It’s Patch Tuesday once again, and Microsoft is fixing nearly three-dozen CVEs, with the most critical being some last minute additions to mitigation cycle, according to experts from Tripwire’s Vulnerability and Exposure Research Team (VERT).
IE takes the lead in fixes this round with over 20 CVEs, and is definitely includes the most critical of the updates.
“Given the late additions to this patch cycle companies will want to make sure to take a careful look and test carefully before rolling it out to everyone” said Lamar Bailey, director of security research for Tripwire. “The VBScipt update is the next critical but this specific patch is for everyone without IE9; if you are using IE9 you will get the patch in your IE update.”
Tripwire security researcher Craig Young noted that with more than 20 CVEs in this month’s IE update, there are plenty of opportunities for drive-by downloads via watering hole attacks.
“The range of problems fixed this month can be combined to gain complete administrative access by tricking a user into visiting a malicious site,” Young said. “Without any doubt, attacks in the wild will continue and expand to the other vulnerabilities being fixed today.”
Forefront Protection for Exchange
Bailey also pointed out that MS14-008 is a particularly interesting update because while the issue is critical, it may not be possible to actually get to the vulnerable code.
“This vulnerability only affects Forefront Protection for Exchange and not to be confused with other Forefront products,” Bailey said. “Microsoft has taken a scalpel and cut out the vulnerable code so this will not be an issue going forward.”
Tyler Reguly, Tripwire’s manager of security research, added that while a lot of people will be taking notice of the Forefront Protection for Exchange patch this month, the attention will be fleeting.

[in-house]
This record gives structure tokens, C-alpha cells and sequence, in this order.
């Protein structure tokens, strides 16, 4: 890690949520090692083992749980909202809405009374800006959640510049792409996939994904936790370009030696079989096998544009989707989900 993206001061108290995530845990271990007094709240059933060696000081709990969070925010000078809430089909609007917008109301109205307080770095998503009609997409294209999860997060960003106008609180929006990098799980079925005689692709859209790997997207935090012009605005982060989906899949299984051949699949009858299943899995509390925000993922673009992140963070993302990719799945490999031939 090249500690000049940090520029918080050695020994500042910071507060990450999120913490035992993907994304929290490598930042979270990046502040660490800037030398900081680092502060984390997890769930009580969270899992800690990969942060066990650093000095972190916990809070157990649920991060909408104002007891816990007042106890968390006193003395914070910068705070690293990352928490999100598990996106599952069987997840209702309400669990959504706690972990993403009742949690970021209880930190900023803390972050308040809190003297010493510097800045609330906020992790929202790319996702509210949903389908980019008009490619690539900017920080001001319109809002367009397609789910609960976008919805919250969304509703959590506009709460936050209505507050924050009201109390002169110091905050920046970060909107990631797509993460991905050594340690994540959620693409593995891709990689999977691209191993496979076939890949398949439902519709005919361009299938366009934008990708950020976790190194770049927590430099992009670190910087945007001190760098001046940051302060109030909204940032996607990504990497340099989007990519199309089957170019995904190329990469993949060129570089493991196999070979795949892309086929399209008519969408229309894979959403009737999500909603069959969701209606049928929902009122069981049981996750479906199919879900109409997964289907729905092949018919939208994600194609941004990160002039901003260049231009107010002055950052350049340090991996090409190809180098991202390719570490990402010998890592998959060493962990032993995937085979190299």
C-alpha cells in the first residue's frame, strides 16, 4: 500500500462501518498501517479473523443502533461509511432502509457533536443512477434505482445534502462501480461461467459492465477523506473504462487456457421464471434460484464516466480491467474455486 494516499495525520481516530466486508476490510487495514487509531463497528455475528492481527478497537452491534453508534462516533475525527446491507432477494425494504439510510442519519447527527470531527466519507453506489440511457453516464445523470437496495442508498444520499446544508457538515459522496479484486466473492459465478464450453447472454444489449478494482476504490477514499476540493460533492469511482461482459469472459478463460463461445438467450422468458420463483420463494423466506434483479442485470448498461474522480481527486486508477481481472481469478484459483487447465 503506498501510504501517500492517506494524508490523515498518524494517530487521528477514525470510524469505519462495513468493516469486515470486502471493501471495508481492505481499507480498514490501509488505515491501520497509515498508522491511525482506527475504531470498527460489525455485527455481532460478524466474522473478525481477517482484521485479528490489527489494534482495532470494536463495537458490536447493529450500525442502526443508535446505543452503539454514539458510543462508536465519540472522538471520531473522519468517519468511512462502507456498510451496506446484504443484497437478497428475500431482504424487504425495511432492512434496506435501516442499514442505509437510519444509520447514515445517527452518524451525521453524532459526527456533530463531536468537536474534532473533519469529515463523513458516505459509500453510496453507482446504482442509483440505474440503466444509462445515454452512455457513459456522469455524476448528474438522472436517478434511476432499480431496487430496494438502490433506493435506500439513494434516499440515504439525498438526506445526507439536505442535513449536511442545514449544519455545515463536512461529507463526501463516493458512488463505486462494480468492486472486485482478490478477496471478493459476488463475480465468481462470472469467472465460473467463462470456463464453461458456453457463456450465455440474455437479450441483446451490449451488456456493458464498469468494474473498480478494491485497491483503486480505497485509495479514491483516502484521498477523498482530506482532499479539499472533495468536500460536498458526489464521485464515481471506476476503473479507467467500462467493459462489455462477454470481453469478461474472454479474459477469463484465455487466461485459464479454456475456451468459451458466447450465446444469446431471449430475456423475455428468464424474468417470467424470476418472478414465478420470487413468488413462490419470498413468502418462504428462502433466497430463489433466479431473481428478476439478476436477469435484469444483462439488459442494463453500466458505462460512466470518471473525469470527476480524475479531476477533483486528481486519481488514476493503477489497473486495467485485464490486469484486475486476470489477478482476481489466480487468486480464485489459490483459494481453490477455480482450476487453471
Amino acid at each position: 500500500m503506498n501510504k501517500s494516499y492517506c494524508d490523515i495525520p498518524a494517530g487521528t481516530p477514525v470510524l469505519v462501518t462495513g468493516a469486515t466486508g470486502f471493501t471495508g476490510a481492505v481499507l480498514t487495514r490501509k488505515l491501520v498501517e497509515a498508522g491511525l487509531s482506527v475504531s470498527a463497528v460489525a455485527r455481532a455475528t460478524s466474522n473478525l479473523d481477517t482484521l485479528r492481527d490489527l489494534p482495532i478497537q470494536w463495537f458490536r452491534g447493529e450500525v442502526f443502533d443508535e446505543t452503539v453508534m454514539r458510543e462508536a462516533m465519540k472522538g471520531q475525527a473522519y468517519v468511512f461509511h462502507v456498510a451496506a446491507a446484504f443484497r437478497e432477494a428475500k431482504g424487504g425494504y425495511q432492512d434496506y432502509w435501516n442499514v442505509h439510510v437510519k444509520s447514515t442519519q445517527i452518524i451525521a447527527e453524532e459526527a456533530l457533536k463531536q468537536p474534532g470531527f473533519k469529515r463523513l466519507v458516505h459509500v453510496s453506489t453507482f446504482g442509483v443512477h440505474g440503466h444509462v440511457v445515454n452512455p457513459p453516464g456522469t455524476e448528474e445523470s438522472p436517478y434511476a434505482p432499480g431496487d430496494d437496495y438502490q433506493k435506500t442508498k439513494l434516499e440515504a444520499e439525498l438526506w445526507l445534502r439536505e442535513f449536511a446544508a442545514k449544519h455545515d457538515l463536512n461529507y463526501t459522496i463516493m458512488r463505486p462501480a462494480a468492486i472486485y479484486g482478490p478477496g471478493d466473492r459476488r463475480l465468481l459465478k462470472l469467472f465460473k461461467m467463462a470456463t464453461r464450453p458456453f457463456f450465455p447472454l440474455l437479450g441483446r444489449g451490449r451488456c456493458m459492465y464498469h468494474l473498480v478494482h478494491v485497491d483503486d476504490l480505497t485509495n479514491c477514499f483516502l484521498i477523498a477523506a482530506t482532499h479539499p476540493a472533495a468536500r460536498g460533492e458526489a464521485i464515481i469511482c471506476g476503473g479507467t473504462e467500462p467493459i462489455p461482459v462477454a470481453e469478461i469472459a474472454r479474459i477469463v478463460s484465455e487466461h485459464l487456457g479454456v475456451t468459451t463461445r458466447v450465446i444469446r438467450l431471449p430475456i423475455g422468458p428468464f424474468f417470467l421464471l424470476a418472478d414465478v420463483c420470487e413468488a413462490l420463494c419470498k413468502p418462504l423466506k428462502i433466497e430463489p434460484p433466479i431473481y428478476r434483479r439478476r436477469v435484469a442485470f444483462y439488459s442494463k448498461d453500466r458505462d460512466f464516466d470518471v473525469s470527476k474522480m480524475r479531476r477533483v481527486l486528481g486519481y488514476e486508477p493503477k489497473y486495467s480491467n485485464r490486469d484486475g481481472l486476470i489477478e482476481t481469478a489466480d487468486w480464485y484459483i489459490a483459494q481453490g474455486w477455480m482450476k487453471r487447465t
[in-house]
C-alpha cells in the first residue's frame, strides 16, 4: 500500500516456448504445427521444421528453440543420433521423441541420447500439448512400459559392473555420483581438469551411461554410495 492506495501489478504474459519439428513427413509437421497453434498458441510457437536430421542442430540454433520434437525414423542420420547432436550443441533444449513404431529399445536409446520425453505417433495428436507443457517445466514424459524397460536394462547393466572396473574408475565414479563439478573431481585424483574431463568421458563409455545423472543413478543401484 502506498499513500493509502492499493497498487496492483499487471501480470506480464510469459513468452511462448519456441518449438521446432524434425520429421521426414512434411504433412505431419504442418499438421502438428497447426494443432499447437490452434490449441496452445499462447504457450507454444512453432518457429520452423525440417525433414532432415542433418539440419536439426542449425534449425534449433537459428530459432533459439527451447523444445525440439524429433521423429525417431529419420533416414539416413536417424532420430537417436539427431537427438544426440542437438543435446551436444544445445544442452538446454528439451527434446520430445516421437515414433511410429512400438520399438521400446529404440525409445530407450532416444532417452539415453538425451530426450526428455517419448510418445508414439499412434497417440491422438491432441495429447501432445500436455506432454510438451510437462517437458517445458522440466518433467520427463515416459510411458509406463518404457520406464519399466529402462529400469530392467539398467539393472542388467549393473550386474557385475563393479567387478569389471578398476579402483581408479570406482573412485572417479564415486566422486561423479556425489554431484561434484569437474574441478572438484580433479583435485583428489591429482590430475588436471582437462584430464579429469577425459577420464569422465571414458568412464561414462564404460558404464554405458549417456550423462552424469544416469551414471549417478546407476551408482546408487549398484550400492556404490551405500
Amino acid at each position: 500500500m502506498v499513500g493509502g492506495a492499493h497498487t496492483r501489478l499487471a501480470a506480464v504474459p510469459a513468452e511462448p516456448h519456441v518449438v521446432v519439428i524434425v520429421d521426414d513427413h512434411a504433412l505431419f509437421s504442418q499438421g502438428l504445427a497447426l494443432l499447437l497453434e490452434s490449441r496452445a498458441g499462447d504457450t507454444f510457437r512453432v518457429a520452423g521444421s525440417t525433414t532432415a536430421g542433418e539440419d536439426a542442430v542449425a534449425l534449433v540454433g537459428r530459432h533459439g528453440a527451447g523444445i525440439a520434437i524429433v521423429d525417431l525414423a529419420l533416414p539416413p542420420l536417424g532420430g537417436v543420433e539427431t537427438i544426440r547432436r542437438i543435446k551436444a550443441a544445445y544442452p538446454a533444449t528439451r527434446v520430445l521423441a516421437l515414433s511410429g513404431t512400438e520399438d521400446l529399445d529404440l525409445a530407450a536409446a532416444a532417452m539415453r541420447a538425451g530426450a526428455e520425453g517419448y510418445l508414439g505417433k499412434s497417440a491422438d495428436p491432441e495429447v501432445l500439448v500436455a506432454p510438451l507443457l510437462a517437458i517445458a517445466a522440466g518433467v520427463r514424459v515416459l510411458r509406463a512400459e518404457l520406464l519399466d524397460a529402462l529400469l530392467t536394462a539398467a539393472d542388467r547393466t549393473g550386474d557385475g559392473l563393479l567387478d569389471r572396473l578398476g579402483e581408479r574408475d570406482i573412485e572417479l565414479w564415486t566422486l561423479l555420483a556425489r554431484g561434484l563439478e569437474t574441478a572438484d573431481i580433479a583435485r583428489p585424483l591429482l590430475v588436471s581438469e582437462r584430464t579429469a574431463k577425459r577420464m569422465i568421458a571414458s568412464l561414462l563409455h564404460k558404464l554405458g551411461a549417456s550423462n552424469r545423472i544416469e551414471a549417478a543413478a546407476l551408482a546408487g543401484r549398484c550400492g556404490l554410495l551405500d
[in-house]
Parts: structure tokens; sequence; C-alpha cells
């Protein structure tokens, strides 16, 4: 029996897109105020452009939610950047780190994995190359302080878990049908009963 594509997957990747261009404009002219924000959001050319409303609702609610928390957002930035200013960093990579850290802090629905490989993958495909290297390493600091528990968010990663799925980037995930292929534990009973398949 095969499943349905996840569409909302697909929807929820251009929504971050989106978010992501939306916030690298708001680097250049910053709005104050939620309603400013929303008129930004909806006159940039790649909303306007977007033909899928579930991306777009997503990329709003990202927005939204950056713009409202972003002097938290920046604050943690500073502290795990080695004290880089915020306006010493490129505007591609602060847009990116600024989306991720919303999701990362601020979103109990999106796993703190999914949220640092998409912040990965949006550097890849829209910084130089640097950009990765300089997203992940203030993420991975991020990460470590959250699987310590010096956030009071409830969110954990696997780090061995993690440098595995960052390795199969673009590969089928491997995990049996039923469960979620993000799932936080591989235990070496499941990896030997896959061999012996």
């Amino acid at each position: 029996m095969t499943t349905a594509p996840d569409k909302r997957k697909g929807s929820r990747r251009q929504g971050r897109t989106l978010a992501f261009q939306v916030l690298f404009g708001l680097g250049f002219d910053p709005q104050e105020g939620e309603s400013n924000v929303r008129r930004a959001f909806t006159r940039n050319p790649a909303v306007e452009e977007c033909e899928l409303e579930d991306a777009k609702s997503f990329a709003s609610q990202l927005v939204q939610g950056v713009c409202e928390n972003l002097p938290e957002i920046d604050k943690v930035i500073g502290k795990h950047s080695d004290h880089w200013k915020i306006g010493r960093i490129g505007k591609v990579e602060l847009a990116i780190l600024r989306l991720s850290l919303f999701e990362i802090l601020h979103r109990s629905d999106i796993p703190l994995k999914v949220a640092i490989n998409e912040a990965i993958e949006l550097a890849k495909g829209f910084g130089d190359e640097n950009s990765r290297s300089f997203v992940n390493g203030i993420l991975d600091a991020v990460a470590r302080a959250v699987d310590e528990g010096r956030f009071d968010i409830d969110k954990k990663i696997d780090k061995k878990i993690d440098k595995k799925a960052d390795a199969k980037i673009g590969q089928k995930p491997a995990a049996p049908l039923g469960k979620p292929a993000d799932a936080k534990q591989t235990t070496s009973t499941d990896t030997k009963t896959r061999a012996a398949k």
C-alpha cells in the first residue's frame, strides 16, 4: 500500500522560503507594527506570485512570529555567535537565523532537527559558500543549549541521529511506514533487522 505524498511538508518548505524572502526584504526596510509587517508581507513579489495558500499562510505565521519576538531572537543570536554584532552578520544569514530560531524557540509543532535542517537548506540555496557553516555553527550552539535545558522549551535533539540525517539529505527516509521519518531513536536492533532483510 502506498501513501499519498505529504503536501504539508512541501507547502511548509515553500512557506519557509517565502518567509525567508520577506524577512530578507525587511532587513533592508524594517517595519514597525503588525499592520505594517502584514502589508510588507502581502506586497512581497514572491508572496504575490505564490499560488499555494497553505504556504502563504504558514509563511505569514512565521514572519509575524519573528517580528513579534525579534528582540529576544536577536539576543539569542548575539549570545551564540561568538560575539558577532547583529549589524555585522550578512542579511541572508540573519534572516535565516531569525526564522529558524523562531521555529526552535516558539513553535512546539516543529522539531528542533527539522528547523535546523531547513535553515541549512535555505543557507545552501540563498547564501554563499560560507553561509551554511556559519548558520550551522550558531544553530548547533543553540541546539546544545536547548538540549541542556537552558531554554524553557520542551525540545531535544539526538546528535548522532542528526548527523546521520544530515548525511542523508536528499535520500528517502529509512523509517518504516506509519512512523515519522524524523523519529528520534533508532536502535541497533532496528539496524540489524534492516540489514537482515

“When Microsoft, who are the people with the source code, tell us they can’t trigger the vulnerability in any meaningful way, I am inclined to believe them,” Reguly said. “I suspect we’ll wake up tomorrow and – beyond pressing ‘apply’ – we’ll forget this patch was even released.”
Then there is MS14-009, which fixes an ASLR bypass in .NET along with a few other things, and continues the trend we have seen recently in ASLR bypasses.
“Bypassing ASLR is high on attackers lists and I am glad to see Microsoft taking this attack vector seriously,” said Bailey. “We can look forward to seeing more of these fixes in the future.”
Deprecation of MD5
Young went on to highlight that some users may be in for a surprise this month if they didn’t prepare for the impending deprecation of MD5 as a suitable hashing algorithm for their certificates.
“Microsoft announced this back in August so users running into problems now have no one but themselves to blame per advisory 2862973,” said Young.
Reguly notes that the biggest discussion point with Microsoft’s patch drop this month is probably the change in bulletins.
“To go from five to seven bulletins says to me that initial testing was completed last minute so they decided to slip the patch in or testing found an issue and engineer shipped a fix last minute,” Reguly said. “Either way, pay extra attention to MS14-010 and MS14-011 in your test environments this month before you push them out enterprise wide.”
Patch for Slowloris
The most interesting thing released this month is a patch for Slowloris in .NET, according to Reguly.
“This attack drew attention when RSnake Hanson wrote about it 5 years ago, but updates to his research showed reports of the concept going all the way back to 2005,” Reguly said. “While no one discussed ASP.NET in that work, it’s interesting to see a nine year old concept patched because it leads you to ask… Why now?”
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